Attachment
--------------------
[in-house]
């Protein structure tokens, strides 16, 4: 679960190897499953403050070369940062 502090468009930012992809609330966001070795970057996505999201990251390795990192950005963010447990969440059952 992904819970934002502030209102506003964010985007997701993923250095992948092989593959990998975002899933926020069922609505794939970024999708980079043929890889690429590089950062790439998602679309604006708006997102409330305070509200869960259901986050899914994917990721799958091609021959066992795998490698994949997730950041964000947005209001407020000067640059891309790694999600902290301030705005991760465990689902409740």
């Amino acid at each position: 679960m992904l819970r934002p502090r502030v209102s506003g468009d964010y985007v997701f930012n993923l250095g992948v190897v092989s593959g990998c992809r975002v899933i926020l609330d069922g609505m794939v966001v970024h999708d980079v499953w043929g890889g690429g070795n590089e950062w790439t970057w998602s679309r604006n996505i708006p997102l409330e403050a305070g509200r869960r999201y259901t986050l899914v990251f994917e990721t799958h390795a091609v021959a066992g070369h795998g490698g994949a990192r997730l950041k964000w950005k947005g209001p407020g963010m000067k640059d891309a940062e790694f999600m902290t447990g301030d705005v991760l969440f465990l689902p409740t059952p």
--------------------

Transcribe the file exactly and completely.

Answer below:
[in-house]
């Protein structure tokens, strides 16, 4: 679960190897499953403050070369940062 502090468009930012992809609330966001070795970057996505999201990251390795990192950005963010447990969440059952 992904819970934002502030209102506003964010985007997701993923250095992948092989593959990998975002899933926020069922609505794939970024999708980079043929890889690429590089950062790439998602679309604006708006997102409330305070509200869960259901986050899914994917990721799958091609021959066992795998490698994949997730950041964000947005209001407020000067640059891309790694999600902290301030705005991760465990689902409740």
């Amino acid at each position: 679960m992904l819970r934002p502090r502030v209102s506003g468009d964010y985007v997701f930012n993923l250095g992948v190897v092989s593959g990998c992809r975002v899933i926020l609330d069922g609505m794939v966001v970024h999708d980079v499953w043929g890889g690429g070795n590089e950062w790439t970057w998602s679309r604006n996505i708006p997102l409330e403050a305070g509200r869960r999201y259901t986050l899914v990251f994917e990721t799958h390795a091609v021959a066992g070369h795998g490698g994949a990192r997730l950041k964000w950005k947005g209001p407020g963010m000067k640059d891309a940062e790694f999600m902290t447990g301030d705005v991760l969440f465990l689902p409740t059952p």